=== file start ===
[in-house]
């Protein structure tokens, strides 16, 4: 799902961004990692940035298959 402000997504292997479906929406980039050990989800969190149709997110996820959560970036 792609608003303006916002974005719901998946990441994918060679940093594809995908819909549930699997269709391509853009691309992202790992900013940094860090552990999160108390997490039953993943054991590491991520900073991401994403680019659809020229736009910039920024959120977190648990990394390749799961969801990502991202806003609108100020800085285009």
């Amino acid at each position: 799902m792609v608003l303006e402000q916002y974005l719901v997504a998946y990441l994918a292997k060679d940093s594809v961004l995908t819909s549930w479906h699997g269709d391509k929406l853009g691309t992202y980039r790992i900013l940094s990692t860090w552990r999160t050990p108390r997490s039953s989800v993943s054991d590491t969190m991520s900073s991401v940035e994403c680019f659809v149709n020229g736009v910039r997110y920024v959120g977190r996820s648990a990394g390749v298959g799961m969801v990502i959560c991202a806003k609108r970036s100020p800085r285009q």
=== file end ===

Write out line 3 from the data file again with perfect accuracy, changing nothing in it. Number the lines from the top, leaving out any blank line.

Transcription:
């Amino acid at each position: 799902m792609v608003l303006e402000q916002y974005l719901v997504a998946y990441l994918a292997k060679d940093s594809v961004l995908t819909s549930w479906h699997g269709d391509k929406l853009g691309t992202y980039r790992i900013l940094s990692t860090w552990r999160t050990p108390r997490s039953s989800v993943s054991d590491t969190m991520s900073s991401v940035e994403c680019f659809v149709n020229g736009v910039r997110y920024v959120g977190r996820s648990a990394g390749v298959g799961m969801v990502i959560c991202a806003k609108r970036s100020p800085r285009q």